Processes can be very insular, and hidden, and secretive, and very dissimilar to other transparent organizations within the government. So this notion of FACA, the Federal Advisory Committee Act, proceedings are not required to be made public, and the USPSTF has been expect from that. And this is quite unique in all of government regulatory agencies. Even most of TSA and NSA, most of that has FACA requirements. So the exemption of these administrative procedures act requires public disclosure. You see this is really quite a remarkable thing that has put us now with this maelstrom of reactivity because we were never part of this decision making. So it’s the only federal agency with the authority to set payment policy that is exempt from these two acts.
The USPSTF has issued five recommendations on screening for cancer. Started back in 2002. It was an “I” with a lack of basic consensus and resources. In 2008, they gave a “D” for men over 75. They had planned to issue a full recommendation. There was massive backlash over this, and this all sort of occurred at the time when the mammogram lobbying efforts came in and said because they really pushed back on the mammogram recommendations of the task force, and those were all put to sunder. We don’t have anywhere near that sort of media clout.
In 2011, they issued a proposal “D” for PSA screening regardless of age and risk factors, and then in 2012 a “D” recommendation for PSA-based screening came out. In 2017, there was a proposal for a “C” on the 55 to 69 and again a “D” for everybody greater than age 70.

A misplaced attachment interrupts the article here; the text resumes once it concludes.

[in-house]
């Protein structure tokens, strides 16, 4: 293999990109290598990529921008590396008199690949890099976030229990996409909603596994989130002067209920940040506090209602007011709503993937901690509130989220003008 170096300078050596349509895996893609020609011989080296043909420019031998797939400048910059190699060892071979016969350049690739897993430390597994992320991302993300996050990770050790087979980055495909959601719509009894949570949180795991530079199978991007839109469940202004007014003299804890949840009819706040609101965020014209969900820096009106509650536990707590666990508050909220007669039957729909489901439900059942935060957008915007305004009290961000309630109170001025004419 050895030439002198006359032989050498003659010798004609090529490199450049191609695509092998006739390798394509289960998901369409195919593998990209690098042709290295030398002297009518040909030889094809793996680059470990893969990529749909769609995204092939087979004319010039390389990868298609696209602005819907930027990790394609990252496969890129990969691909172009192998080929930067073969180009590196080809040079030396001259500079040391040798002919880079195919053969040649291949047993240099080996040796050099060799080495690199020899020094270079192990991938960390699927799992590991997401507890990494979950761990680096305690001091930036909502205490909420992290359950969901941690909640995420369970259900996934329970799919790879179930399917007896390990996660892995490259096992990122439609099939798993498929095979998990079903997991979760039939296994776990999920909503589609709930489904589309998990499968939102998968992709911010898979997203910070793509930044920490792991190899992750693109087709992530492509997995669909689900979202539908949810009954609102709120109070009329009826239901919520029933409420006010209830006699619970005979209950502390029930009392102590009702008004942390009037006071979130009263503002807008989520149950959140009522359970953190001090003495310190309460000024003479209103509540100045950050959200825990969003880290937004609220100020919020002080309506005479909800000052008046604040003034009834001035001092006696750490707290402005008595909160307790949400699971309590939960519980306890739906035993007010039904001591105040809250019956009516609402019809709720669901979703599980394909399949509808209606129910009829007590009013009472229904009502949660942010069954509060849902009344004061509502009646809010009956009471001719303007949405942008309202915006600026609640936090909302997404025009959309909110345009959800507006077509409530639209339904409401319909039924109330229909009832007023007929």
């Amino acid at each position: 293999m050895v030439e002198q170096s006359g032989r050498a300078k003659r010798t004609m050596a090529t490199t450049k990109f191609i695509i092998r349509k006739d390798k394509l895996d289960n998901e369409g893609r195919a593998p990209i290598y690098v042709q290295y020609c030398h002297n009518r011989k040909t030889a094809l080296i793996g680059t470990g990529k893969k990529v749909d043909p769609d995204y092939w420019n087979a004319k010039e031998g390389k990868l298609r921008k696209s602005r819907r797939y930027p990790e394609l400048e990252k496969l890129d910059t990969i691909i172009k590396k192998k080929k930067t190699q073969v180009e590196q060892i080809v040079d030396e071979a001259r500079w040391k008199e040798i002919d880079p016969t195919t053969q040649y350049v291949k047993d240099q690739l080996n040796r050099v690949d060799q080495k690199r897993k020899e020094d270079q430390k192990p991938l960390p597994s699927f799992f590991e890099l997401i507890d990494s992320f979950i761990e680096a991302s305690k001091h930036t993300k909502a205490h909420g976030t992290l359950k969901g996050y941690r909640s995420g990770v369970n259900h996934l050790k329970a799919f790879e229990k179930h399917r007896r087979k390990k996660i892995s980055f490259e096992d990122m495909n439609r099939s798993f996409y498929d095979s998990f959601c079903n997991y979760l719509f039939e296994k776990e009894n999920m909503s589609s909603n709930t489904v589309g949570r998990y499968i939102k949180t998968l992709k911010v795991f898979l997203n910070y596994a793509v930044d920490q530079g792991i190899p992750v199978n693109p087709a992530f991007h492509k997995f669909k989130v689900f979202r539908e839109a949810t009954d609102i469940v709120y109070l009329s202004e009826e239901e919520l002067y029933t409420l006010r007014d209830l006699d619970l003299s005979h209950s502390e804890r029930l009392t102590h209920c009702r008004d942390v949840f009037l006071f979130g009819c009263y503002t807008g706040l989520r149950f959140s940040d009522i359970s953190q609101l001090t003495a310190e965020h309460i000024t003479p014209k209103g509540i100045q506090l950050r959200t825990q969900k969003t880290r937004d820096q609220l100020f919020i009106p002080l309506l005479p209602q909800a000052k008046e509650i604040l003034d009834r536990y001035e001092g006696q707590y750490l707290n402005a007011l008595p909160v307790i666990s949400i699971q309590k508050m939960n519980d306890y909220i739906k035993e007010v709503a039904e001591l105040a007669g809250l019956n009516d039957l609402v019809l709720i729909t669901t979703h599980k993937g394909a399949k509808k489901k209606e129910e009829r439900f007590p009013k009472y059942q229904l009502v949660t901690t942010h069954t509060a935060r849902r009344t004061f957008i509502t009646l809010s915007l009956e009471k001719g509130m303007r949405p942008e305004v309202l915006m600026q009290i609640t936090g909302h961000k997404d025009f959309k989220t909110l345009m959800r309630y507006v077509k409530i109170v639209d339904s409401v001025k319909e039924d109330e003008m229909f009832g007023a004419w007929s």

In 2012, this was finalized despite the overwhelming objections of multiple organizations I think SUO, LUGPA, AUA, AACU, and it really was that they stated no asymptomatic man should have a PSA test performed. This was this kind of crazy one-size-fits-all recommendation not looking at anything regarding any genetic, familial, hereditary prostate cancer risks, race, predispositions, African American, African Caribbean, a black Latino, prior toxin exposures, etc., and so there was a collective organized urology opposition to this.
USPSTF—Impact of Recommendation
So recommendation was widely adopted by primary care societies and the American Academy of Family Physicians. They have it on their—it gives them coverage medicolegally, “Don’t check PSA.” American Cancer Society widely adopted this as well. Changes almost immediately noted a significant reduction in initial testing, a lower detection of cancer. Articles have been written that there appears to be a trend towards higher grade and stage at presentation.
In 2015, what you can see here is the NQF, National Quality Forum, and again this is acronym word salad, proposed the ECQM, and this was that non-recommended PSA-based screening is part of a measure applications partnership. And so there was an actual recommendation that was being lobbied on the Hill that there would be a 2% penalty of Medicare reimbursement if you ordered a PSA. We at the LUGPA level put forward an enormous effort and got bipartisan support to have this be left, and then CMS very quietly withdrew this as an ECQM measure.
USPSTF Transparency and Accountability Act